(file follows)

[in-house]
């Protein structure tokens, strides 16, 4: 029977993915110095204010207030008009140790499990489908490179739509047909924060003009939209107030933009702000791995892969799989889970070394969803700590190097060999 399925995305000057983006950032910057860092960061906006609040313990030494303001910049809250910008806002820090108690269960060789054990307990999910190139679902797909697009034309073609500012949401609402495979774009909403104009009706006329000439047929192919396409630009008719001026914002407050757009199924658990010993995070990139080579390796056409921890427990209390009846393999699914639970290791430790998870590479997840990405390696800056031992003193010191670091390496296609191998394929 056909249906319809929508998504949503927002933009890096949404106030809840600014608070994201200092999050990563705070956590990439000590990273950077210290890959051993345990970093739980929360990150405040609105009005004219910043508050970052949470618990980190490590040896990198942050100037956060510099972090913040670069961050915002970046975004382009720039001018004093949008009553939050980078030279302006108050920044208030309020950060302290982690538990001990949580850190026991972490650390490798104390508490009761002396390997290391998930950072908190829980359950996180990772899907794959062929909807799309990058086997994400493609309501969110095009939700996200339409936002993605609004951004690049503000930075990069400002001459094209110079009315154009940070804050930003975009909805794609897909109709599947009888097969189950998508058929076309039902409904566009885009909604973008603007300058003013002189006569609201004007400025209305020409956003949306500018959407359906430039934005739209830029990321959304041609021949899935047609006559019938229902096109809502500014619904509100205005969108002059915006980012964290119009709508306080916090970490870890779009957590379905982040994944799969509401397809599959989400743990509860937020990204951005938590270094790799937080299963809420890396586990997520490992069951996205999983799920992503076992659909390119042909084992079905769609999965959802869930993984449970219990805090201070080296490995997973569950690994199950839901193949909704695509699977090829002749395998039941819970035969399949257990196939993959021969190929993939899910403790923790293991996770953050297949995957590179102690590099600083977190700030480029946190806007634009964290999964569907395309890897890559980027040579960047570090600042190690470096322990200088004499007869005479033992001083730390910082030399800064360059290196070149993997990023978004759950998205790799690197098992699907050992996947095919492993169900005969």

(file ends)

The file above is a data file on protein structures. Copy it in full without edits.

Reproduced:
[in-house]
């Protein structure tokens, strides 16, 4: 029977993915110095204010207030008009140790499990489908490179739509047909924060003009939209107030933009702000791995892969799989889970070394969803700590190097060999 399925995305000057983006950032910057860092960061906006609040313990030494303001910049809250910008806002820090108690269960060789054990307990999910190139679902797909697009034309073609500012949401609402495979774009909403104009009706006329000439047929192919396409630009008719001026914002407050757009199924658990010993995070990139080579390796056409921890427990209390009846393999699914639970290791430790998870590479997840990405390696800056031992003193010191670091390496296609191998394929 056909249906319809929508998504949503927002933009890096949404106030809840600014608070994201200092999050990563705070956590990439000590990273950077210290890959051993345990970093739980929360990150405040609105009005004219910043508050970052949470618990980190490590040896990198942050100037956060510099972090913040670069961050915002970046975004382009720039001018004093949008009553939050980078030279302006108050920044208030309020950060302290982690538990001990949580850190026991972490650390490798104390508490009761002396390997290391998930950072908190829980359950996180990772899907794959062929909807799309990058086997994400493609309501969110095009939700996200339409936002993605609004951004690049503000930075990069400002001459094209110079009315154009940070804050930003975009909805794609897909109709599947009888097969189950998508058929076309039902409904566009885009909604973008603007300058003013002189006569609201004007400025209305020409956003949306500018959407359906430039934005739209830029990321959304041609021949899935047609006559019938229902096109809502500014619904509100205005969108002059915006980012964290119009709508306080916090970490870890779009957590379905982040994944799969509401397809599959989400743990509860937020990204951005938590270094790799937080299963809420890396586990997520490992069951996205999983799920992503076992659909390119042909084992079905769609999965959802869930993984449970219990805090201070080296490995997973569950690994199950839901193949909704695509699977090829002749395998039941819970035969399949257990196939993959021969190929993939899910403790923790293991996770953050297949995957590179102690590099600083977190700030480029946190806007634009964290999964569907395309890897890559980027040579960047570090600042190690470096322990200088004499007869005479033992001083730390910082030399800064360059290196070149993997990023978004759950998205790799690197098992699907050992996947095919492993169900005969």